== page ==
You Cheated on Your Partner… Should You Tell Them?

Well, you don’t HAVE to do anything

Marie Murphy, Ph.D.
Jan 3 · 10 min read
The affair is over… do you have to confess? (Photo: Kaspars Grinvalds/Shutterstock)

If you cheated on your spouse or your partner and you’re trying to figure out whether you should tell them what happened or not, I have good news and bad news:

You don’t HAVE to do anything. You get to CHOOSE whether or not you tell them you cheated.

I know there are plenty of relationship experts out there who will tell you that you SHOULD tell your partner you cheated, or that you HAVE to tell them — and why you’re a terrible person if you don’t, or why your relationship will be doomed to fail if you don’t confess. (To be fair, I think this sort of this advice is well-intentioned, but I also take issue with a lot of it, for reasons too numerous to list here.)

To make things even more complicated, there’s also a fairly prevalent line of advice which holds that you actually SHOULDN’T tell your partner you cheated, under certain circumstances — if you had a drunken one-night stand, for instance.

All of this prescriptive advice can be pretty overwhelming, and kind of oppressive.

Here’s my take:

YOU HAVE A CHOICE. PERIOD. YOU DO NOT HAVE TO TELL YOUR PARTNER YOU CHEATED. YOU DON’T HAVE TO DO ANYTHING.

This is important to remember in any situation in life, whether you ever cheat on a partner or not. There will be consequences to your actions no matter what you do or don’t do, but that never means you HAVE to take any particular action.

The better question to ask yourself if you’ve cheated on your partner is why you might CHOOSE to tell them — or not tell them. Framing the issue as a matter of choice is so much more empowering than looking at it from the perspective of what you “should” do or “have” to do.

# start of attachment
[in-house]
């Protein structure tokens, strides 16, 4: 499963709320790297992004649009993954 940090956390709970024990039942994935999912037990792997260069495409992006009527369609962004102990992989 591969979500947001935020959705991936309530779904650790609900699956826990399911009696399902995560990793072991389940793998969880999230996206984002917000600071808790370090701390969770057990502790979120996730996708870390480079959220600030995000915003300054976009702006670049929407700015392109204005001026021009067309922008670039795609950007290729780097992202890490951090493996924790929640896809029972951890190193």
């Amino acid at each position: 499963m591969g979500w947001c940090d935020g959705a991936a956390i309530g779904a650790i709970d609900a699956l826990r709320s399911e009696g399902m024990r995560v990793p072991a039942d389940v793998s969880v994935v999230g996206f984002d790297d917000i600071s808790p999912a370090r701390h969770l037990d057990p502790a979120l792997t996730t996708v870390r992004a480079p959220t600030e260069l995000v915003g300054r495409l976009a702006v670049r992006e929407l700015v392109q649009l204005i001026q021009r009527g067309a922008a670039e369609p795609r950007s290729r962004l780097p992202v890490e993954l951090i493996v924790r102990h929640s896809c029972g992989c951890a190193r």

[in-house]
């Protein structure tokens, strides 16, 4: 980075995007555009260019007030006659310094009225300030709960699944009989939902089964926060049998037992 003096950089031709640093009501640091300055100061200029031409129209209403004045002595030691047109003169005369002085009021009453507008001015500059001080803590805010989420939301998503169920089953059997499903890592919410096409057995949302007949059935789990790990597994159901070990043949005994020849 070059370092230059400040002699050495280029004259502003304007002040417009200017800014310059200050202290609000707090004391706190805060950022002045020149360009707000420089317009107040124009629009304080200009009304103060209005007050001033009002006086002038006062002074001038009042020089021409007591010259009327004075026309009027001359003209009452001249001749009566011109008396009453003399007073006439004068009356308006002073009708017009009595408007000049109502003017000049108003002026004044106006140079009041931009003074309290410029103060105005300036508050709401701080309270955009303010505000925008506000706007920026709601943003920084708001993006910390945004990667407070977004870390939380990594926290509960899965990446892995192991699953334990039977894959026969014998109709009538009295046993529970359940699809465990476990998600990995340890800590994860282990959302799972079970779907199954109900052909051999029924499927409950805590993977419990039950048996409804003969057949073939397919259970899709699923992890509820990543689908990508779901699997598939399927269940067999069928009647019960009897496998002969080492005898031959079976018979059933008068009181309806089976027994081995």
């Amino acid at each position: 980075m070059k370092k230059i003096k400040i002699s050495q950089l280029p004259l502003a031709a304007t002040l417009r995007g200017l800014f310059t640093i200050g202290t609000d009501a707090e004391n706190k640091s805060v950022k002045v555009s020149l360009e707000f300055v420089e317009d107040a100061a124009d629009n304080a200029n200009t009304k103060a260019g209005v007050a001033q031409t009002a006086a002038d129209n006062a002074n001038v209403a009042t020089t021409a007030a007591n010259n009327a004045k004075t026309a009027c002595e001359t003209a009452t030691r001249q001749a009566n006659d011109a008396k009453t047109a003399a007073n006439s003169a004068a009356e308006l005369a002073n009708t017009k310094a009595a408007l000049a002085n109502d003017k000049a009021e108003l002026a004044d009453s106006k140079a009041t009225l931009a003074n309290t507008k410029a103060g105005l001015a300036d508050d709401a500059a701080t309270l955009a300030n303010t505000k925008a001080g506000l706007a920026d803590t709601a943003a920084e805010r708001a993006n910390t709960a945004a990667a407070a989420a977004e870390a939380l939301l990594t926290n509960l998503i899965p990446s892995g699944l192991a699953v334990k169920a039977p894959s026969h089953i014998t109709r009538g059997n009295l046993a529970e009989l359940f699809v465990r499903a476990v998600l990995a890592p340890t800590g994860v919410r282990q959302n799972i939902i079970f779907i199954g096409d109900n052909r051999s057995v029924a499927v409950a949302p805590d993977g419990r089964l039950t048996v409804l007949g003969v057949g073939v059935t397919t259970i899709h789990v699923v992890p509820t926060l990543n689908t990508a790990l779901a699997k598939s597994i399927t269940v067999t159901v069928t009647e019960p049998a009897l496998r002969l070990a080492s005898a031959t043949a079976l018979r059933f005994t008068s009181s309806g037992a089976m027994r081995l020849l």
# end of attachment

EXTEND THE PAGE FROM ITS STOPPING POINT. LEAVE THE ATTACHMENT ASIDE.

If you have cheated on your partner, HOW exactly do you decide whether or not you’re going to tell them?

I’m going to offer you guidance on how to make a decision, but here are two things I want you to consider first:

ONE: NO MATTER WHAT YOU CHOOSE TO DO, YOU’RE PROBABLY GOING TO EXPERIENCE SOME DISCOMFORT. MAYBE EVEN A LOT OF DISCOMFORT.

If you choose not to tell your partner you cheated, bearing the burden of your secret might be hard. You may feel guilty about the infidelity and the deception, and that may weigh heavily on you. You might be concerned that somehow, some way, they’ll find out you cheated… and the possibility that they’ll discover your infidelity at some unpredictable moment in the future might fill you with dread.

On the other hand, if you choose to tell your partner, the experience of actually doing so may be extremely uncomfortable for you, in addition to having to deal with their reaction to your disclosure.The future of your relationship may suddenly become uncertain, and that might be upsetting.

I want to make it absolutely clear that discomfort isn’t inherently bad, and it’s an inevitable part of human existence.

The problem, however, is that so many of us aren’t great at tolerating difficulty and discomfort, so we go to great lengths to avoid it. We often make choices based on what we think will ensure an easier, less-uncomfortable path forward — sometimes without even realizing that this is our motivation. And while this is completely understandable, attempting to avoid discomfort usually isn’t a great strategy for getting what we want in the long term — in addition to being futile.

In other words, there probably isn’t an “easy option” in your situation. Unless you have absolutely no qualms about cheating, of course… but if that’s the case, you probably aren’t reading this article.

TWO: THERE IS NO SUCH THING AS A PERFECT DECISION

As much as we might like for it to be otherwise, sometimes it’s really hard to figure out what the “right thing” to do is when we’re faced with a tough decision.

Let’s say, for instance, that you’re married, and you’ve cheated on your spouse. You had what was, for an extended moment there, a very intense, very passionate affair with Someone New and Amazing. And for a hot minute, you were pretty sure you were ready to divorce your spouse, run off with your affair partner, and start a new life.

Then… things with Someone New and Amazing kind of fizzled out. And you realized how much you value your relationship with your spouse, and how checked out of that relationship you’d been for ages, and how badly you want to recommit to your spouse and start anew.

And you’ve already begun doing that, and it feels great. You feel like all is right in your world again.